**Used - Sleeve/VG+ Media/VG+ - Two copies, both similar in sleeve and media quality**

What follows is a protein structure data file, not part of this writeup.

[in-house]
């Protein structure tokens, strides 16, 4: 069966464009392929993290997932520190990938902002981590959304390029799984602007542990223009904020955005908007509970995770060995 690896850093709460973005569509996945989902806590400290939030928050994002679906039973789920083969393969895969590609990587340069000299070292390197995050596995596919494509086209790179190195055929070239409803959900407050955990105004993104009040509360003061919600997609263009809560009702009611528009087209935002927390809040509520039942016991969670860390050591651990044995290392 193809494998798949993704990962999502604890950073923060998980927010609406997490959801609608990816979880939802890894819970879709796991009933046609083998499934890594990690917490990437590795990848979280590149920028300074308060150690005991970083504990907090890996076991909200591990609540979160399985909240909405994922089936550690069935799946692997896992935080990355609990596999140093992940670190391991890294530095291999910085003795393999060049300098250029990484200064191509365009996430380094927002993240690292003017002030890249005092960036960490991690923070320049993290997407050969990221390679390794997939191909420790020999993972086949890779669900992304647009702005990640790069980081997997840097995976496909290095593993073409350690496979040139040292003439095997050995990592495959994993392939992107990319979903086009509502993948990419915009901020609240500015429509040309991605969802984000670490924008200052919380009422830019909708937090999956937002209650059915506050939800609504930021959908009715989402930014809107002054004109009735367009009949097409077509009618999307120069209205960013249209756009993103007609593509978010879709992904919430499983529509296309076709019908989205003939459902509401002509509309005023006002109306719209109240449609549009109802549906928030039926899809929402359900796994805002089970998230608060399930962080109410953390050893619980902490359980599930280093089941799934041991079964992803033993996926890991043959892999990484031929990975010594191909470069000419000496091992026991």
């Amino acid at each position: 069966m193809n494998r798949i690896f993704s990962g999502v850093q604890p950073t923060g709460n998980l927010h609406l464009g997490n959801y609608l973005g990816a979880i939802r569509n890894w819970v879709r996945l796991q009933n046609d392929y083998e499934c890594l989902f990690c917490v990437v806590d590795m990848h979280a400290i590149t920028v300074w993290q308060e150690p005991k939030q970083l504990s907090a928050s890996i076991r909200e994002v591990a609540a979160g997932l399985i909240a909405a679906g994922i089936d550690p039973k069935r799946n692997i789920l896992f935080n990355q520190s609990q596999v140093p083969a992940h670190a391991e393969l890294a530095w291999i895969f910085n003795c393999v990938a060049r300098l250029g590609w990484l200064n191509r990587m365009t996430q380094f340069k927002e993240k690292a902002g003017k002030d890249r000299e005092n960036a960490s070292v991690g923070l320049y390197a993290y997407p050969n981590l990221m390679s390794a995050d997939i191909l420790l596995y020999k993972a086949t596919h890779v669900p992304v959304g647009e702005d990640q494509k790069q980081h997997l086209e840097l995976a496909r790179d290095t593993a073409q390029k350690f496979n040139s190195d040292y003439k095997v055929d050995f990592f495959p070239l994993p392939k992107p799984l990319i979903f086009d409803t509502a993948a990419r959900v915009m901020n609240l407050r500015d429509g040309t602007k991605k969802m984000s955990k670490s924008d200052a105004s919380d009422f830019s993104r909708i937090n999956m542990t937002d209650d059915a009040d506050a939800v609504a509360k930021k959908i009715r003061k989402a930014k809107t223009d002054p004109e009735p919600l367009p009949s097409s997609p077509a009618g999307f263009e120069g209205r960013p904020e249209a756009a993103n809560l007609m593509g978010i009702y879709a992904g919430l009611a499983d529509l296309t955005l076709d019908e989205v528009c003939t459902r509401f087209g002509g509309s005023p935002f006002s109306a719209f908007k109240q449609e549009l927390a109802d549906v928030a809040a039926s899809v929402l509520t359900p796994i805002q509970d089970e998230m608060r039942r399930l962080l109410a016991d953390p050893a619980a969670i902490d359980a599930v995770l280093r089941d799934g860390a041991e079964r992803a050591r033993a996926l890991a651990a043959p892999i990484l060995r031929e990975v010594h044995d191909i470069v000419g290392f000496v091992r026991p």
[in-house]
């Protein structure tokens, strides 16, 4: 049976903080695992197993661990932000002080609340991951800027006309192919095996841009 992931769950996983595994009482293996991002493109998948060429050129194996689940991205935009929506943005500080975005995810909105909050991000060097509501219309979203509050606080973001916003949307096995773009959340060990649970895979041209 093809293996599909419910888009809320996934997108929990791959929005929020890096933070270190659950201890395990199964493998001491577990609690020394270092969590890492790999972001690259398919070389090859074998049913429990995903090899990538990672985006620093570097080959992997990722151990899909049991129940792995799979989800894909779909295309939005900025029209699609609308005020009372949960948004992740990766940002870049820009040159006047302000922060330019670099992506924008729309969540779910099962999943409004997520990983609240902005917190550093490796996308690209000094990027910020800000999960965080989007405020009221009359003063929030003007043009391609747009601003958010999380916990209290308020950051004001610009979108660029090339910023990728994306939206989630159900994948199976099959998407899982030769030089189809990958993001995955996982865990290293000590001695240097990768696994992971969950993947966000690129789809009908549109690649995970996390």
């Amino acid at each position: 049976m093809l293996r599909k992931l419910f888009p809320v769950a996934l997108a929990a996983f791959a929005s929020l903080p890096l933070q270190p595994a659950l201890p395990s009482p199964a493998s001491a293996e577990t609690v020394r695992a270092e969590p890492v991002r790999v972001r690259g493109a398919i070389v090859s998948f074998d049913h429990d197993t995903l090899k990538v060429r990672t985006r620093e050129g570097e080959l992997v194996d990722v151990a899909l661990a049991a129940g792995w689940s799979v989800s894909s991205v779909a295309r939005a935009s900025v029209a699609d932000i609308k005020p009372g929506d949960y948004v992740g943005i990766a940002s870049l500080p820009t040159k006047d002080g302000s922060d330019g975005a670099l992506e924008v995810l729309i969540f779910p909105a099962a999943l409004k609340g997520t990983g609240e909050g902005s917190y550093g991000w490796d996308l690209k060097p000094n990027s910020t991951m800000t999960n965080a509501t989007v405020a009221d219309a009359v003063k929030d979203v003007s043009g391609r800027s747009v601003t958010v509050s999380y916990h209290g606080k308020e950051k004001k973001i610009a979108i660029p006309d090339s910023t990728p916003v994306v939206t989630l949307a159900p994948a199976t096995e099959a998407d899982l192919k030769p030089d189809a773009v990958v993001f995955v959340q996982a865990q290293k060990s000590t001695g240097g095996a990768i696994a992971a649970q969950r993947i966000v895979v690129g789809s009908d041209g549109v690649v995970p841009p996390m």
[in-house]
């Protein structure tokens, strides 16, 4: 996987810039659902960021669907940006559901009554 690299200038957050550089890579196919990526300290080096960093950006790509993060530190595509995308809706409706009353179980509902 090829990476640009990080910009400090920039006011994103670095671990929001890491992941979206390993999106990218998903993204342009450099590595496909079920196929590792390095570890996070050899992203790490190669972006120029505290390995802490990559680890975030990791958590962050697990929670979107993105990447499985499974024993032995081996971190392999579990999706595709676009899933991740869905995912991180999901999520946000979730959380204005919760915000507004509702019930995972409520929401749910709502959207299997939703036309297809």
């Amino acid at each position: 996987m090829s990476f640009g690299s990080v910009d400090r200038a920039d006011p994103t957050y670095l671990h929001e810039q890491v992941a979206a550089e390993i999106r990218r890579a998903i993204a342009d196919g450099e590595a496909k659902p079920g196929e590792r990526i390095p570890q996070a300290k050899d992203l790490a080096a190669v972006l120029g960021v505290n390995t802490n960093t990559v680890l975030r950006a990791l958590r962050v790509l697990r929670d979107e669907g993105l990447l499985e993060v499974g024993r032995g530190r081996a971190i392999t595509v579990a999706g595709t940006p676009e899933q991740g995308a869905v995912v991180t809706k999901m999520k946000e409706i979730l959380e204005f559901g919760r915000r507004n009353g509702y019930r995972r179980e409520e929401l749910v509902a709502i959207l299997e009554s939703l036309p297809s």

Los Angeles-based Ozomatli are a new kind of American band, a band reflecting the multiracial and multicultural One World demographics of the 21st century. Drawing on musical sources as diverse as salsa, hip-hop, rock, jazz, funk, Tejano, and reggae, Ozomatli appear to be trying to be all things to all people, but amazingly, they pull it off more times than they don't, and even when their increasingly inclusive experiments fall short, they still manage to offer up new creative possibilities. With the release of Street Signs you can add Middle Eastern music to the mix, and once again, the sheer number of ingredients they manage to pack into their sound is impressive, beginning with "Believe," the album opener, which should be all over pop radio with its full, deep, and anthemic sound (that it isn't all over the radio says a lot more about the current state of radio than it does Ozomatli). "Te Estou Buscando" and "Saturday Night" are also impressive, but the real highlight here is the appearance of legendary jazz and salsa pianist Eddie Palmieri on two tracks, the brief and lovely "Dona Isabelle" and "Nadie Te Tira," a blast of horn-drenched salsa that underscores an obvious point about Ozomatli: aside from their considerable cultural, political, and musical import, this is one hell of a dance band.